Ted Ginn, Sr. on surviving pancreatic cancer

This is an archived article and the information in the article may be outdated. Please look at the time stamp on the story to see when it was last updated.

CLEVELAND – Legendary Glenville football coach and Ginn Academy Founder Ted Ginn, Sr. is well-known for teaching important lessons on the football field and in the classroom. He said his battle against pancreatic cancer reinforced an important life lesson.

“Keep your faith and believe in God, and everything will work out,” Ginn said. “But, you gotta have a purpose.”

In 2012, following an unrelated procedure, doctors noticed Ginn’s declining blood sugar levels and discovered a tumor on his pancreas. It began a whirlwind of treatment, including multiple surgeries and a 60-day hospitalization.

“I didn’t know I was going to be on death row,” he said. “I didn’t know I was going to be in a coma 4, 5, 6 days.”

The 63-year-old said his strong faith and life’s purpose of serving others helped pull him through, defying the odds of a particularly lethal form of cancer.

“My family, and my church and what I do for a living kept me going, and I think that God saved my life for just what I do,” Ginn said.

He said he was impressed by the spirit of Jeopardy Host Alex Trebek, who announced Wednesday that he has been diagnosed with stage 4 pancreatic cancer.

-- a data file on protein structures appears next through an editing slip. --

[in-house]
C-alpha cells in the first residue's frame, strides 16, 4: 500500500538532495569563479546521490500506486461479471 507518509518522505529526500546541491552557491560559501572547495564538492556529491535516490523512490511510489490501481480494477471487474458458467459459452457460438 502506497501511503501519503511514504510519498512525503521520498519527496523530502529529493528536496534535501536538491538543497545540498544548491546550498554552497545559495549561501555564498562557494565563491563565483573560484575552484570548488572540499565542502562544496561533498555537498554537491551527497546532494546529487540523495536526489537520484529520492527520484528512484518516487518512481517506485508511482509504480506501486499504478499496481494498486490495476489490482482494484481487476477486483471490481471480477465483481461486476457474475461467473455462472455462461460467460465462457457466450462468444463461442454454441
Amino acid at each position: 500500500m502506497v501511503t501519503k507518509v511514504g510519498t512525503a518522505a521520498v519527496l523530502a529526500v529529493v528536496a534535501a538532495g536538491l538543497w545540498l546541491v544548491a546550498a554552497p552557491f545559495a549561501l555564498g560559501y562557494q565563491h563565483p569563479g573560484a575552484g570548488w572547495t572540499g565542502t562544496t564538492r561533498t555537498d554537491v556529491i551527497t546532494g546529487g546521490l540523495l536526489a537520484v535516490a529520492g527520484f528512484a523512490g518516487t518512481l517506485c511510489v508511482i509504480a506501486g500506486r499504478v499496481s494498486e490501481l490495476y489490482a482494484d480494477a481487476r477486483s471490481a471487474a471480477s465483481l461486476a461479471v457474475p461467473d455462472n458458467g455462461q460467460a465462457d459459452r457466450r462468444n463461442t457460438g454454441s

“Normally, the prognosis for this is not very encouraging, but I’m going to fight this and I’m going to keep working,” Trebek said in an online video. “And with the love and support of my family and friends, and with the help of your prayers also, I plan to beat the low survival rate statistics for this disease.”

According to the American Cancer Society, the average 5-year survival rate for all stages of pancreatic cancer is 9 percent. For a stage 4 diagnosis, the survival rate is 3 percent.

“By the time it shows up, it’s very advanced, and it’s kind of too late to do much,” said Dr. Davendra Sohal, a Cleveland Clinic oncologist who specializes in pancreatic cancer.

He said it’s a particularly aggressive form of cancer that is difficult to detect.

“There are no specific symptoms, there are no good tests. There’s colonoscopy for colon cancer, there are skin exams for melanoma, for example. There’s nothing for pancreatic cancer,” he said.

Sohal said aggressive chemotherapy is typically the best treatment option for pancreatic cancer, though there have been advances in other therapy options that only apply to a limited number of patients.

Despite the statistics, Ginn said he was blessed to defy the odds.

“I’m not a ghost. I’m not Casper. I’m here and I’m telling you, yeah, you can beat it.”

Around the Buckeye State

More Ohio News
FOX 8 Cleveland Weather // Quick Links:

Hot on FOX 8

More Viral